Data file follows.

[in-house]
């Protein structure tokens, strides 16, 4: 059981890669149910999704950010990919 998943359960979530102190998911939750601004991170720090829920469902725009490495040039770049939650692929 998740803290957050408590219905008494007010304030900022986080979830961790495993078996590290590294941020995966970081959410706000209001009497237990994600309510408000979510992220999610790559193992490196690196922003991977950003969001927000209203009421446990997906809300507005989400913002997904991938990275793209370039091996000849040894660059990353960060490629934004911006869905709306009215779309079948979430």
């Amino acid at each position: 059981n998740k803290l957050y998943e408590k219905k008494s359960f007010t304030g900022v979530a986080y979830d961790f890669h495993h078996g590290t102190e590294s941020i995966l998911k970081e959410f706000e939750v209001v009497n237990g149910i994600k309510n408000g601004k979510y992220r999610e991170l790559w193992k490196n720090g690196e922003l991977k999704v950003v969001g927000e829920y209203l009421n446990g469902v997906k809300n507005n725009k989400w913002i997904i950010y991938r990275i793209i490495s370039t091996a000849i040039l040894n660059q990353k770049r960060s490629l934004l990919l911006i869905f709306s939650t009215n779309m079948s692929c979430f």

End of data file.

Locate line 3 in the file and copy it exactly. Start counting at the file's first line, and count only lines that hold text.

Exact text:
């Amino acid at each position: 059981n998740k803290l957050y998943e408590k219905k008494s359960f007010t304030g900022v979530a986080y979830d961790f890669h495993h078996g590290t102190e590294s941020i995966l998911k970081e959410f706000e939750v209001v009497n237990g149910i994600k309510n408000g601004k979510y992220r999610e991170l790559w193992k490196n720090g690196e922003l991977k999704v950003v969001g927000e829920y209203l009421n446990g469902v997906k809300n507005n725009k989400w913002i997904i950010y991938r990275i793209i490495s370039t091996a000849i040039l040894n660059q990353k770049r960060s490629l934004l990919l911006i869905f709306s939650t009215n779309m079948s692929c979430f």